Year 725 – A great fire ravages the Noodle Panhandle and the costs of rebuilding further strains Hanguri’s public finances, already depleted by war and diminishing tax levies, to the breaking point.
Year 732 – A military uprising installs a military officer, Ebisu Sarutobi, as the 35th Daijō-daijin, deposing the Second Junta after nearly 60 years of de-facto rule. Sarutobi is first presented as an interim official, but he soon decides to serve a full ten-year term.
Year 740 – Several units of Black Ones are deployed to, and successfully, repel a number of incursions from the Akimichi-Nara-Yamanaka alliance, these being funded by the Samurai of Iron in order to assess the state of the Freehold’s defenses.
Year 748 – Due to the perceived declining civil legitimacy of the Hanguri central government the three administrative regions of the Freehold begin a gradual process towards more autonomous agency and organization.
Year 762 – The newly-elected 37th Daijō-daijin, Morosuke Nobunaga, a capable statesman and distant descendant of the legendary figure Toyotomi Nobunaga, is beaten to death by rabid supporters of another candidate; Gatō Toranpu, an anti-establishment figure who narrowly wins the subsequent election, becoming one of the few non-patricians to hold the office.
Year 766 – Gatō Toranpu is beaten to death by former supporters of his campaign during a speech in connection with a massive protest calling for lower prices on foodstuff.
Year 779 – Due to a series of diplomatic faux pas and a determined smear campaign by the Yotsuki Clan the ability of the Hanguri government to diplomatically influence events outside of the Freehold’s borders essentially dissolves.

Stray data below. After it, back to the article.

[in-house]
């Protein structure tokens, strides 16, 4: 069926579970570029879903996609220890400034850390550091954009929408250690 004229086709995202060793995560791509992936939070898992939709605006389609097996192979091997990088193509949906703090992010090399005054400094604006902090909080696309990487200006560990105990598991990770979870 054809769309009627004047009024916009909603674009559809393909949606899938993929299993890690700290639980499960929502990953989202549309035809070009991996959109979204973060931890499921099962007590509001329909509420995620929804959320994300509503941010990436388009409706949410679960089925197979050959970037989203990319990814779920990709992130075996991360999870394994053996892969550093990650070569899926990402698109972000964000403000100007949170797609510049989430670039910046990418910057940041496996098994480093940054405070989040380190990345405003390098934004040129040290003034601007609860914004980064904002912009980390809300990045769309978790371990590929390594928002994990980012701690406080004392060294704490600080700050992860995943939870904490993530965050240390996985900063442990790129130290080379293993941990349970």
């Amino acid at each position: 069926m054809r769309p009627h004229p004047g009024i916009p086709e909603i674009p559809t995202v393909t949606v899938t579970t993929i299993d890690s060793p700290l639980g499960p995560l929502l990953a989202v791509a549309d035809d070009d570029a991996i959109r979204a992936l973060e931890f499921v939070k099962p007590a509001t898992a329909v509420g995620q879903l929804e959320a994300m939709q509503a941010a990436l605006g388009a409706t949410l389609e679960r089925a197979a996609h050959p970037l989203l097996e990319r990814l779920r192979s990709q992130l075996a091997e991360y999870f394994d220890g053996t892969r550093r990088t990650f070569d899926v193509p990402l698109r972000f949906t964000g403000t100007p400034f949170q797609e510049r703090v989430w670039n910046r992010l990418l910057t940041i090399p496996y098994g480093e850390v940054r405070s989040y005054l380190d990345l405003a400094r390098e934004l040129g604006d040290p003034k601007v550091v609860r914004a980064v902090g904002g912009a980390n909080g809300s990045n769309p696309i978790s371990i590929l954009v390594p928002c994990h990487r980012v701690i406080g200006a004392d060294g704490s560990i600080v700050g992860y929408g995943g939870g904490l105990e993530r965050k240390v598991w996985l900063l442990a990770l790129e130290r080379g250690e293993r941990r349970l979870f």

Year 784 – Motoi Toyotomi, the 39th Daijō-daijin, proclaims a period of national isolation, or sakoku, in response to Hanguri’s declining international clout. This policy spells financial ruin for many patricians who are heavily dependent on regional trade and is thwarted at every turn by the legislature, judiciary and officials of the three administrative regions.
Year 797 – A peaceful demonstration protesting government incompetence and corruption is violently broken up by the Hanguri army and its organizers later assassinated by Black Ones. This provokes a wave of civil unrest throughout the Freehold.
Year 803 – Unable to pay even the interest on its sovereign debt Hanguri defaults on its payments and is soon declared insolvent by the department of finance. Bureaucrats and soldiers alike cease to receive wages and chaos ensues as the central state apparatus essentially collapses.